Big Data for Big Problems

Big data could be a solution for graduate students conducting fMRI research. The Adolescent Brain Development Study (ABCD, N = 11,874), the Human Connectome Project (HBN, N = 1200), and the UK Biobank (N = 35,735) are examples of big fMRI datasets accessible worldwide. 

In a collaborative effort by neuroimaging researchers all over the globe, the second March 2022 Nature paper brought hope to neuroimaging by aggregating more than 100,000 structural MRI brain scans collected throughout over 100 studies (including ABCD, HBN and UK Biobank) from participants between 155-days post-conception and 100-years-old.4 The study found that just like height and weight can be measured along the decimal scale and compared across persons, the integration of brain scans could soon generate a scaling system along which individual MRI scans can be compared across population standards.5 Findings from individual studies with small sample sizes could in the near future be evaluated against these ‘brain charts’ to test if they are coherent with big data trajectories.

“Pre-registration, pre-registration, pre-registration”

In the meantime, PhD students may dive into already existing datasets (ABCD, HBN, UK Biobank, etc) to conduct research. A danger of resorting to big datasets is that the researcher conducting (secondary) analysis does not design the study themselves. As such, researchers are not bounded to pre-established hypotheses and are free to “torture” the data until they find interesting results which could be claimed as hypothesized from the beginning. This takes us back to the beginning: data torturing increases false positives. As the number of statistical tests rises so does the probability of finding an effect that does not exist.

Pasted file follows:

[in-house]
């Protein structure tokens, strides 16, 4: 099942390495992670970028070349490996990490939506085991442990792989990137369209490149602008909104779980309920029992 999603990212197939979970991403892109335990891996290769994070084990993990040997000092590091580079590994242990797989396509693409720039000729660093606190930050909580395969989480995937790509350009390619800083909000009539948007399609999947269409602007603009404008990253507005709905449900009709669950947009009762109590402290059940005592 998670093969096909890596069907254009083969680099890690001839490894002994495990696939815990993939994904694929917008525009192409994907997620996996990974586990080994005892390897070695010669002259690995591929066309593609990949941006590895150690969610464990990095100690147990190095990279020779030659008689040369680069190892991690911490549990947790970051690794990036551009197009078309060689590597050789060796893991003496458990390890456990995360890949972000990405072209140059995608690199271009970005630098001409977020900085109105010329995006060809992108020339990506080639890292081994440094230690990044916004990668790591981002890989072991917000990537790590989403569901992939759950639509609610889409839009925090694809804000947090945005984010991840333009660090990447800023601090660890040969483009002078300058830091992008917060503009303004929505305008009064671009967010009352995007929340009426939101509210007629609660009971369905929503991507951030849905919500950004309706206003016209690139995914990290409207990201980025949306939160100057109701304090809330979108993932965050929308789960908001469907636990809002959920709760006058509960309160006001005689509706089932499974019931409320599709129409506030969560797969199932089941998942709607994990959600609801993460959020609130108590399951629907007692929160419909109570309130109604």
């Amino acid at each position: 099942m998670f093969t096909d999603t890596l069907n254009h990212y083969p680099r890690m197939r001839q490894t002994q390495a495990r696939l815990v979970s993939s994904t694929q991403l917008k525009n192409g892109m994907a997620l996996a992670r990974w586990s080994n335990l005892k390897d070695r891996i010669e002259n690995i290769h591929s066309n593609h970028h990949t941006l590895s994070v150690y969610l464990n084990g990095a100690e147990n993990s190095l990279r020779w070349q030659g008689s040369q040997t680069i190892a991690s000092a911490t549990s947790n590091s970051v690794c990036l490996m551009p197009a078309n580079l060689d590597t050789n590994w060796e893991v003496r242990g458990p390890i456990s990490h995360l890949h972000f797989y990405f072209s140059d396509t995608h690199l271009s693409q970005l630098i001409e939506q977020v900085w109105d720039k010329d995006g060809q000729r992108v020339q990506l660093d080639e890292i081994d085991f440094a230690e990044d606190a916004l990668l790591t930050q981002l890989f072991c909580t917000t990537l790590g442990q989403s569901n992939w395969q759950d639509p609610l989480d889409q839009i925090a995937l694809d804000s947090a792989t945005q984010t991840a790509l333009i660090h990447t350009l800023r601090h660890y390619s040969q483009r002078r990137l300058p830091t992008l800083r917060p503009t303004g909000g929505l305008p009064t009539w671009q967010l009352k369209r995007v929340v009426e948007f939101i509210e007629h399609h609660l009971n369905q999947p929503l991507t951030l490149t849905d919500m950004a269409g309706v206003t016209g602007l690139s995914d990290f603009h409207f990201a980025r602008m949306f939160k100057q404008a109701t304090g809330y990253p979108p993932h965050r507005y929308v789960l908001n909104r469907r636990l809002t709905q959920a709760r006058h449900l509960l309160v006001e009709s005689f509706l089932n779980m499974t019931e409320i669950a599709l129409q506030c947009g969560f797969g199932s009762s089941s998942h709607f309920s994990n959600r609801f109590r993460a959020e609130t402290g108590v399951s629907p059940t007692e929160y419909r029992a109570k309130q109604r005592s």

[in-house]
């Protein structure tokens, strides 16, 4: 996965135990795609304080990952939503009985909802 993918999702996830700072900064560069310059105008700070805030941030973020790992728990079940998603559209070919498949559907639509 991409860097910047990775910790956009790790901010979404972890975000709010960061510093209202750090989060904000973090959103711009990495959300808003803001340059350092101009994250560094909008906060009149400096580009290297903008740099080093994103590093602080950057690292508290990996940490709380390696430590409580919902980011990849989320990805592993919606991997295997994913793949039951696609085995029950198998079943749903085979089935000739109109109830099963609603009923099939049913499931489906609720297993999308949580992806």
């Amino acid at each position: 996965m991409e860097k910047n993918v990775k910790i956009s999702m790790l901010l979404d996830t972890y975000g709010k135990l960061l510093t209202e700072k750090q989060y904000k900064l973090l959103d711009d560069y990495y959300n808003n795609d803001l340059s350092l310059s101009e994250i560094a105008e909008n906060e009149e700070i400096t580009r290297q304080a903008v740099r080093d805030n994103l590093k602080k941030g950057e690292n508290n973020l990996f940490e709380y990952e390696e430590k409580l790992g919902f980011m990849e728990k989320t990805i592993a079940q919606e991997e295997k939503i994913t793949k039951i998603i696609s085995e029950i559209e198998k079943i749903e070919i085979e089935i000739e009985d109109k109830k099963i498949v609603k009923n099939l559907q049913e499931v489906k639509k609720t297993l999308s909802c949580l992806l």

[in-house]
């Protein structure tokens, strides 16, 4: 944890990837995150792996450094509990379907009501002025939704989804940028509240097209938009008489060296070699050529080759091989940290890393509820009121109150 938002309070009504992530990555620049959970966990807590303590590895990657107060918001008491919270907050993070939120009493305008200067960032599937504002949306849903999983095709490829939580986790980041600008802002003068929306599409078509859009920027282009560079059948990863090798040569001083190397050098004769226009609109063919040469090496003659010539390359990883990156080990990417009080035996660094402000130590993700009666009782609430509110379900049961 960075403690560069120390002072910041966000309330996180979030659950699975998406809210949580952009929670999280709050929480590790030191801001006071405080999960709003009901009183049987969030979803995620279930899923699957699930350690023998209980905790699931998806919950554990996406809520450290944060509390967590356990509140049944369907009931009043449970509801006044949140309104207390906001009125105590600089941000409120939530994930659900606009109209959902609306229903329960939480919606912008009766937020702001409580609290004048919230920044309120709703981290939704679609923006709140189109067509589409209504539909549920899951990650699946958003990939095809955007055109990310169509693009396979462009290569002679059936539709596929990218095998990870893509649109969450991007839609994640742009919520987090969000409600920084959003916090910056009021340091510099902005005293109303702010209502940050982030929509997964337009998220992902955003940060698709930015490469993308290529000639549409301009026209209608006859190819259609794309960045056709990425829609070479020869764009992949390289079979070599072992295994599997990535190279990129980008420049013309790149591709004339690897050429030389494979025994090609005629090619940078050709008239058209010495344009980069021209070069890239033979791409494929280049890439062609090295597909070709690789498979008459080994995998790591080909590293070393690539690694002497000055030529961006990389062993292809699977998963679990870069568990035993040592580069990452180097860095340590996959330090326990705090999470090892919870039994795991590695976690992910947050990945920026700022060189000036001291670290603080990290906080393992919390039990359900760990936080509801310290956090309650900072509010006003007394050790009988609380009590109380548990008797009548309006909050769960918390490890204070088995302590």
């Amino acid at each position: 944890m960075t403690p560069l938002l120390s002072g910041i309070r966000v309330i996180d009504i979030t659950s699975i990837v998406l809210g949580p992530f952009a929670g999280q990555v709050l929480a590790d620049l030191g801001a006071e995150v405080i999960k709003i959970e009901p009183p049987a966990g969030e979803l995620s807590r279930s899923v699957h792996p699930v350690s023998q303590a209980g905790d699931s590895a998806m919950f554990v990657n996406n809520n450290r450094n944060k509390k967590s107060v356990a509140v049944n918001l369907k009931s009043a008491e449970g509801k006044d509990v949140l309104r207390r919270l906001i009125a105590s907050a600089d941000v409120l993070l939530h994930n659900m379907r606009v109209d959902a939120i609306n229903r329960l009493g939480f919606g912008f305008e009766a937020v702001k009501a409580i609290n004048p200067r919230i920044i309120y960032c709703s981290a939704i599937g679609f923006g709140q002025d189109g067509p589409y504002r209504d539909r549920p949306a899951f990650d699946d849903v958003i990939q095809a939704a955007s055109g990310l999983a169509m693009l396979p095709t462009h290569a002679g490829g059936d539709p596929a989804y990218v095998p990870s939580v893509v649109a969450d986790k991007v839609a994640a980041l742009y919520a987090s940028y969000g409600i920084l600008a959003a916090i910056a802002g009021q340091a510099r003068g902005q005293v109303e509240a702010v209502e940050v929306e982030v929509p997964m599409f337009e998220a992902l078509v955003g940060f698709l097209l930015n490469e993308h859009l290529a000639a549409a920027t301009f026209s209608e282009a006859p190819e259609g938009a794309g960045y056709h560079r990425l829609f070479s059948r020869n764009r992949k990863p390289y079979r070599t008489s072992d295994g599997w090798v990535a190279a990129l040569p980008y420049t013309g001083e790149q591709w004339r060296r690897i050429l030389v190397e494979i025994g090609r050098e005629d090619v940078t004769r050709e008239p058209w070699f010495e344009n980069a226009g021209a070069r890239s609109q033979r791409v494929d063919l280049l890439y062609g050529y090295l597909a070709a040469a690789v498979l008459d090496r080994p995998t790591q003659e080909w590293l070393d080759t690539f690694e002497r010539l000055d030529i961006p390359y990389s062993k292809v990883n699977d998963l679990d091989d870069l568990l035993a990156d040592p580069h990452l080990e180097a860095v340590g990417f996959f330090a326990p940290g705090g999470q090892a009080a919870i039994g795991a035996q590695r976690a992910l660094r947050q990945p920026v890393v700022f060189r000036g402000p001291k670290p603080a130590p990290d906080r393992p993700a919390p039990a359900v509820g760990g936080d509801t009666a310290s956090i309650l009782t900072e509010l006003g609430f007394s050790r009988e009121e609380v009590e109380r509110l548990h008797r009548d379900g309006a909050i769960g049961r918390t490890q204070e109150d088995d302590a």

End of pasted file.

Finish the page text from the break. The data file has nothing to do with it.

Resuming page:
The counterpart to the “sample size” mantra could be: “pre-registration, pre-registration, pre-registration.” If you are using big data to test your hypothesis overcoming sample size limitations, share your hypotheses with the scientific community prior to running analyses or accessing data. This can be done through platforms such us Open Science Framework and ensures findings are not selectively chosen.

fMRI findings can be mesmerizing and cloud scientific judgment. But despite the scepticism looming over fMRI research, we may avoid being ‘fooled by the brain’ by increasing sample sizes and responsible open-science practices.


  1. Schweitzer NJ, Baker DA, Risko EF. Fooled by the brain: Re-examining the influence of neuroimages. Cognition. 2013 Dec 1;129(3):501–11. 
  2. Bennett CM, Baird AA, Miller MB, Woldford GL. Neural correlates of interspecies perspective taking in the post-mortem Atlantic Salmon: An argument for multiple comparisons correction. J Serendipitous Unexpected Results. 2009 Nov 7;1(1):1–5. 
  3. Marek S, Tervo-Clemmens B, Calabro FJ, et al. Reproducible brain-wide association studies require thousands of individuals. Nat 2022. 603(7902):654–60. 
  4. Bethlehem RAI, Seidlitz J, White SR, et al. Brain charts for the human lifespan. Nat 2022;1–11.
  5. Szucs D, Ioannidis JP. Sample size evolution in neuroimaging research: An evaluation of highly-cited studies (1990-2012) and of latest practices (2017-2018) in high-impact journals. Neuroimage. 2020 Nov 1;221.